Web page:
You direct our attention to section 58.022(7) of the Agriculture Code as a possible source of authority to purchase insurance for board members.
The authority has all powers necessary to accomplish the purposes and programs of the authority, including the power:
* * * * * * * * * * * * * * * * * * * * * * * * * * * * * * * * * * * * * * * *
(7) to procure insurance and pay premiums on insurance of any type, in amounts, and from insurers as the board considers necessary and advisable to accomplish any of its purposes. (Emphasis added.)
To accomplish its purposes and implement its programs, the authority must handle state funds allocated to it for those purposes. We believe it may take reasonable steps to protect the interest of the public and the state in these funds, including the purchase of insurance to protect against loss of the funds through the board's own negligence. Board members are personally liable for their own negligence in handling funds and would remain liable whether or not they are covered by errors and omissions insurance. Nonetheless, the state's and the public's interest in the funds held by the board might be much better protected by an insurance policy than by a suit for negligence against board members who may not have sufficient funds to pay the judgment.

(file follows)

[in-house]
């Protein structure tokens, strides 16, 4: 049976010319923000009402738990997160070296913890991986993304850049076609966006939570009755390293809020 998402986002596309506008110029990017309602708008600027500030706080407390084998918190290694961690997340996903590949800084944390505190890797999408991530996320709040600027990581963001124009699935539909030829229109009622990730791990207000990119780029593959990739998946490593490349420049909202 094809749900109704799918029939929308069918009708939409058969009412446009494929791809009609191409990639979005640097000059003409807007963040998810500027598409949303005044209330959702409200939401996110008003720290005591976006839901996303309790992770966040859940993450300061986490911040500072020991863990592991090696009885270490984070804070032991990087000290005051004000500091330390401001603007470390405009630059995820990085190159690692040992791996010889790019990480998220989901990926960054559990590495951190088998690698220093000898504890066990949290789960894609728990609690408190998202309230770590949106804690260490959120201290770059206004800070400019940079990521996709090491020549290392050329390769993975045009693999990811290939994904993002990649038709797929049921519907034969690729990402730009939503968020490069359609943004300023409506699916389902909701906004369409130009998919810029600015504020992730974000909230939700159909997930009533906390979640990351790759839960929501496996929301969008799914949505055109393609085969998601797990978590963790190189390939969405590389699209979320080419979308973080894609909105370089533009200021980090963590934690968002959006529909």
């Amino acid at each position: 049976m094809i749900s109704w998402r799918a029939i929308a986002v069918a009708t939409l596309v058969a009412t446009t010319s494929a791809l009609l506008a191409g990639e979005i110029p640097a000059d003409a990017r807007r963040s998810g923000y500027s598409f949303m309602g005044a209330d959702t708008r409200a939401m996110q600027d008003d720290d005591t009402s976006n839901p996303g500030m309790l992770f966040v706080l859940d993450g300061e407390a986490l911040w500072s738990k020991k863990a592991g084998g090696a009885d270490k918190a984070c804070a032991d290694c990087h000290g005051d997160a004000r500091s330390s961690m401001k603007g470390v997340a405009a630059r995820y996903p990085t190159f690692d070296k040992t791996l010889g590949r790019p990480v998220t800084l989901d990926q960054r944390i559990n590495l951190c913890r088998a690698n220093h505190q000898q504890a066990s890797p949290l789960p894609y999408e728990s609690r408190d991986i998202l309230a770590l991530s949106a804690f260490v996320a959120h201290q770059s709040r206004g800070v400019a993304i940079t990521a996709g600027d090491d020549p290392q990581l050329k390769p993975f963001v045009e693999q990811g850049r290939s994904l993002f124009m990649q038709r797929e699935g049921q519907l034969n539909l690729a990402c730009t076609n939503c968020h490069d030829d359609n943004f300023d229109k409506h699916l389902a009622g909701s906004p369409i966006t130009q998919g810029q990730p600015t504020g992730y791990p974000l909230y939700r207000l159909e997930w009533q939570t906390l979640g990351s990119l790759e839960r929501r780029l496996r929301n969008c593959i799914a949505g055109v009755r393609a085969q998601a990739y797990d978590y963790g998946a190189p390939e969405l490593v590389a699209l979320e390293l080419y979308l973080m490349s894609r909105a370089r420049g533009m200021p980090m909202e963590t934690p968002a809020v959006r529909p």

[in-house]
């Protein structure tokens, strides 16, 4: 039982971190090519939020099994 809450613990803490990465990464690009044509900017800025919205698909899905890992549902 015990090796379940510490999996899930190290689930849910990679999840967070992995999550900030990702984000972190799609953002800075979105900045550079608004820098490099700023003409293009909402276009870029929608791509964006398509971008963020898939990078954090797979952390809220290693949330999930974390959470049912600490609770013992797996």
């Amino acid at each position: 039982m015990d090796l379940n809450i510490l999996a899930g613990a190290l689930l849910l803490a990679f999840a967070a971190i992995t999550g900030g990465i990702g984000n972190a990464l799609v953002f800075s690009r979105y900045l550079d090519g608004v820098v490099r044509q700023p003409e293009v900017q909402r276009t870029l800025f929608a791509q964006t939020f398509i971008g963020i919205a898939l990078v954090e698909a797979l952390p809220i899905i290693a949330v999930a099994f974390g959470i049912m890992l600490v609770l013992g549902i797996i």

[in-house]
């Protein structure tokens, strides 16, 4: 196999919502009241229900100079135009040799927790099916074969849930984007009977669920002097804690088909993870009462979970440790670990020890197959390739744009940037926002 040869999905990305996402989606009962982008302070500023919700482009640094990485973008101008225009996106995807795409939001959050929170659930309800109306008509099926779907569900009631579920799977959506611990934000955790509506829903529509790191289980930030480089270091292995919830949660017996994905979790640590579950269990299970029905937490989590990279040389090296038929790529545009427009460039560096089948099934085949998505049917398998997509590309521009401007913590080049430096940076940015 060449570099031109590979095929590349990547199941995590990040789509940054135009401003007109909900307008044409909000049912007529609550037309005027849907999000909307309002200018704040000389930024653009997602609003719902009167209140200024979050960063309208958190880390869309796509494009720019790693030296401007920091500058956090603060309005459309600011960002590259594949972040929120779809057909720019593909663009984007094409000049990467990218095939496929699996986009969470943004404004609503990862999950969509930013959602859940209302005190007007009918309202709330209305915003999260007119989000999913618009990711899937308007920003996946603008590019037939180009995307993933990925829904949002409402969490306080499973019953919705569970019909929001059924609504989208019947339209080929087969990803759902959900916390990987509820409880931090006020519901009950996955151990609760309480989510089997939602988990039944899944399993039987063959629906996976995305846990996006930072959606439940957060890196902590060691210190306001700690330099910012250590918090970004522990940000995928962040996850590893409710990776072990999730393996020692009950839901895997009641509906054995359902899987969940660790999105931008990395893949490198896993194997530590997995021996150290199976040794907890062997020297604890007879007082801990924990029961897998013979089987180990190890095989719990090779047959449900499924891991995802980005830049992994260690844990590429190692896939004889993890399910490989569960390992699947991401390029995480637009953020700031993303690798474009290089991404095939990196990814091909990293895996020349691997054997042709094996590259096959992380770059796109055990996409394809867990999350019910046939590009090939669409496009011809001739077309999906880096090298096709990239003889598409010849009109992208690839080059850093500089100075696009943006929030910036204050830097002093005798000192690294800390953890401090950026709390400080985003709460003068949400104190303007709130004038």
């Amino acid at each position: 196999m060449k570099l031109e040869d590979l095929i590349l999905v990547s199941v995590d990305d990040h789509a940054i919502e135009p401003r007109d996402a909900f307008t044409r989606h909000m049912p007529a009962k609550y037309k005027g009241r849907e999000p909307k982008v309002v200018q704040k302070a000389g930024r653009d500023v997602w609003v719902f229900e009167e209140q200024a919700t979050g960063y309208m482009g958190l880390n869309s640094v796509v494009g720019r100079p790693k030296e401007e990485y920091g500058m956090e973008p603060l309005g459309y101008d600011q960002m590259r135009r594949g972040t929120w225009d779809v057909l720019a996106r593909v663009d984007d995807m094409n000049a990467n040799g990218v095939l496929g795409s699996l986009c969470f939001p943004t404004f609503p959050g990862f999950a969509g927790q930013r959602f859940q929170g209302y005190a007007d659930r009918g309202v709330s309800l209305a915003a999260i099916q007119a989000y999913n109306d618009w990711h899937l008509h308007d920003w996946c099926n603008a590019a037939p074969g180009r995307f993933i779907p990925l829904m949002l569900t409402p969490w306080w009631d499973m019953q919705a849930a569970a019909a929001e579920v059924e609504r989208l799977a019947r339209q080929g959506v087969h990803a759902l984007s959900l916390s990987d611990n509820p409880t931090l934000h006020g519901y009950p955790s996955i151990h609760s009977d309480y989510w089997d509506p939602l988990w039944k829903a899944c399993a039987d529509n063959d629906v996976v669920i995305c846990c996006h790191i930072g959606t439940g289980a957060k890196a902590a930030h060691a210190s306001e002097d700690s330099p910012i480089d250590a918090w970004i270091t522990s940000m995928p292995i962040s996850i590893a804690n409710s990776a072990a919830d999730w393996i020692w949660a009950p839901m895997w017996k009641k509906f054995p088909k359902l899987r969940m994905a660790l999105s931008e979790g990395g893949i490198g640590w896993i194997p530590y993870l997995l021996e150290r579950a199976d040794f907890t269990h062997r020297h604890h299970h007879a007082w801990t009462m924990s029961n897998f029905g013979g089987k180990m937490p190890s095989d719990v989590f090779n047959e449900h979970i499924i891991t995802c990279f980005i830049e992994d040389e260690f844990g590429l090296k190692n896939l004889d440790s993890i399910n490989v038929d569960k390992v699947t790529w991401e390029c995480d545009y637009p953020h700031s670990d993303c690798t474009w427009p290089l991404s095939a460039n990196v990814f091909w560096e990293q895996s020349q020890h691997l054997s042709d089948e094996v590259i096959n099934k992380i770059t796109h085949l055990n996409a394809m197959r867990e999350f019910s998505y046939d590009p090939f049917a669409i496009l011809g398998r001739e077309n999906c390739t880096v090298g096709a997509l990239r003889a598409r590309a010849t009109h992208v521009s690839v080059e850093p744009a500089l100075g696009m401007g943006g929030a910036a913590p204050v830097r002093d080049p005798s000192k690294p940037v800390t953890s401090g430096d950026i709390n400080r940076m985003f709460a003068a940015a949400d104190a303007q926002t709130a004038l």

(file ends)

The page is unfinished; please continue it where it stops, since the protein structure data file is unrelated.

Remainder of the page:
Several prior opinions of this office have stated categorically that errors and omissions coverage for public officers and employees would benefit only those persons and not the governmental entity that they serve. See, e.g., Attorney General Opinions MW-276 (1980); M-441 (1969); C-607 (1966); C-506 (1965). The opinions go on to conclude that an expenditure of public funds to provide errors and omissions coverage for a public officer would be a grant of public funds in violation of article III, sections 51 and 52, of the Texas Constitution unless the premiums are paid as a form of compensation. See Attorney General Opinions MW-276, MW-156 (1980); H-1042 (1977). These opinions do not consider whether the governmental entity as well as the individual officer might have an interest in insuring against a loss of public funds through the officer's negligence. [FN1] Nor are these opinions consistent with more recent statements of the law by the courts and this office, as an examination of their reasoning will show.